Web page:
4/5. District of Frankfurt am Main
|Coordinates||50 ° 7 '5 " N , 8 ° 39' 48" E|
|Residents||29,687 (Dec. 31, 2019)|
|Population density||7190 inhabitants / km²|
60054 ( Campus Bockenheim ),
60306 ( Opernturm ),
60308 ( Messeturm ),
60320, 60322, 60323,
60325, 60327, 60486
|District||2 - inner city II|
|Train||S1 S2 S3 S4 S5 S6 S8 S9|
|Tram and subway||U1 U2 U3 U4 U6 U7 U8 16 17|
|bus||32 34 36 50 64 75 n1 n2 n3 n11 n82 n83|
|Source: Statistics currently 03/2020. Residents with main residence in Frankfurt am Main. Retrieved April 8, 2020 .|
The Westend ( district of Frankfurt am Main . For statistical purposes it is divided into Westend-Süd and Westend-Nord , but is usually considered as a unit. The border between north and south is mainly the Grüneburgweg . The Westend is considered a district with middle-class, well-off residents and above-average property prices.) is a
Together with the Bahnhofsviertel as well as the Nordend and Ostend districts , both districts belong to the Wilhelminian -style and highly dense Frankfurt inner-city districts . Together with the Bockenheim district , the Westend forms the Frankfurt-Innenstadt II district . The population was 29,687 last year .
Like the other Wilhelminian style districts, the area of today's West End has been within the protective fortifications since the Frankfurt Landwehr was built and was part of the Frankfurt district. For the most part, consisting of arable land and heather, there were isolated estates in what is now the West End. The courtyards, the names of which still bear some streets today, were the Hellerhof, the Hynsperghof and the Kettenhof .
Classicism and Gründerzeit
At the beginning of the 19th century, the old Frankfurt city fortifications were razed. Soon numerous classicist suburban villas with spacious gardens were built along Bockenheimer Landstrasse , the arterial road to the neighboring town of Bockenheim . These included Gontard's garden house and Villa Leonhardi by architect Nicolas Alexandre Salins de Montfort and the Rothschild palace by Friedrich Rumpf . Around the middle of the 19th century, the area was parceled out by the city and streets and squares were laid out. The densely built-up Frankfurt Neustadt was bursting at the seams, and more and more people were drawn to the western outskirts . Paris was the model for road construction, which is why large boulevards and squares with radial streets were created.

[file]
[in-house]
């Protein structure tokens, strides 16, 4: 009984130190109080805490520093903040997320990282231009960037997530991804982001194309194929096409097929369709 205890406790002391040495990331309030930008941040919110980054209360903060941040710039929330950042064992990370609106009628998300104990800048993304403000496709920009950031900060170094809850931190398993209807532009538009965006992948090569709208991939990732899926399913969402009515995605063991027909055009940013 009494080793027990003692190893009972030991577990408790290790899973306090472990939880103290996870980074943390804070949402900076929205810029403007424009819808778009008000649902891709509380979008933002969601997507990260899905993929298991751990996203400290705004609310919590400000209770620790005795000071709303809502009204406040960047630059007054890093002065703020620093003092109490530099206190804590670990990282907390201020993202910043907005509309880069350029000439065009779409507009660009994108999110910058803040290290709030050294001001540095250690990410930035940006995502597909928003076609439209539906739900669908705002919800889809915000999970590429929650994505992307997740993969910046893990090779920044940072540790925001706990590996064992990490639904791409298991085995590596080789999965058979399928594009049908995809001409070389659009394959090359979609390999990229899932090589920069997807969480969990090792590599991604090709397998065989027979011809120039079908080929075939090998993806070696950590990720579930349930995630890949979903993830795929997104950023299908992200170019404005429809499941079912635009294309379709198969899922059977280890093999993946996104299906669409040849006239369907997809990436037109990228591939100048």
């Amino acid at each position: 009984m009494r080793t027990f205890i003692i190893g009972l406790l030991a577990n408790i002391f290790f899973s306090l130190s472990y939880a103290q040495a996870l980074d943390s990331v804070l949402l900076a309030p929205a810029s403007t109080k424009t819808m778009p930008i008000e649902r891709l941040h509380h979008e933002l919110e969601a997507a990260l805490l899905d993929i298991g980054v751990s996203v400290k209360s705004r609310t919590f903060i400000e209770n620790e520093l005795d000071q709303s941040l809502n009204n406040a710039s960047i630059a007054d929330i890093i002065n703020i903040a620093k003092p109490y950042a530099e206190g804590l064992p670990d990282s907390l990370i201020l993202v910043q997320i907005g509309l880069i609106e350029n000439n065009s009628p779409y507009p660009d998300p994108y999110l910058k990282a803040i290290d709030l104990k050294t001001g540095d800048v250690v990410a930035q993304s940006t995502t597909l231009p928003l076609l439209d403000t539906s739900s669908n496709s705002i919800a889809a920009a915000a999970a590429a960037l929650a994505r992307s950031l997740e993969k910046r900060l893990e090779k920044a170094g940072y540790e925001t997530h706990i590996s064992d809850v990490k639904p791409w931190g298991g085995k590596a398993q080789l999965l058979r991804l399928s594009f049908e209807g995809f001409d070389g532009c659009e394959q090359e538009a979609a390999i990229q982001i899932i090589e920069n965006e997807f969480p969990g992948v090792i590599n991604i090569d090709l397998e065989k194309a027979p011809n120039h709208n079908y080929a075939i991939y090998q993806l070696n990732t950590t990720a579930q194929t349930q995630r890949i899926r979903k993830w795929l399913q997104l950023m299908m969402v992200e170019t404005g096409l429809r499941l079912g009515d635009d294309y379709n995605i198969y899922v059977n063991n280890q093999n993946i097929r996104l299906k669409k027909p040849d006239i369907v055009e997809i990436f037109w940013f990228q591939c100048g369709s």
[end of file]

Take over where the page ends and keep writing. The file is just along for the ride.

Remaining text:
In 1858, the first Frankfurt zoo was laid out on Bockenheimer Landstrasse , which was relocated to the Ostend district a little later. The Westend established itself as a residential area for the wealthy, as in other cities with a Westend . Numerous villas and spacious apartment buildings were built, many of which still exist today. At the end of the 19th century, almost the entire southern part of the West End was built on. The northern conclusion was the newly created Palm Garden , the Grüneburgweg with the owned by the Rothschild family located Grüneburgpark and of Heinrich Hoffmann founded "lunatic asylum" on the Affensteiner field, the so-called misleading castle . In order to spatially limit the development, the mayor of Frankfurt, Franz Adickes , had the Alleenring built at the beginning of the 20th century , which at the same time connected all the new parts of the city with one another.
In the late 19th and early 20th centuries, some wealthy painters lived in the Westend, including Wilhelm Steinhausen , Hans Thoma and Joseph Kaspar Correggio .
The northern part of the city remained less densely built up due to the spacious Grüneburgpark. In 1930 Hans Poelzig built the IG Farben building , the administration building of IG Farben . Little changed in this situation until the Second World War . During the Nazi era , districts were abolished and the Westend became part of the Frankfurt-Nord section . Police station 9 at Lindenstrasse 27 was the headquarters of the Frankfurt Gestapo . During the Allied air raids in World War II , the West End was spared from area bombing . After the end of the war , almost the entire Westend-Nord (from Wolfsgangstrasse ) was initially declared a restricted military area. The American military government set up its headquarters in the IG Farben building . Surrounding quarters have been converted into settlements for GIs . In 1948 the barbed wire around the restricted area was removed again.
Skyscrapers and street battles
In the 1950s, the Westend was a purely residential area for around 40,000 people. The houses usually only had four storeys.
The first skyscraper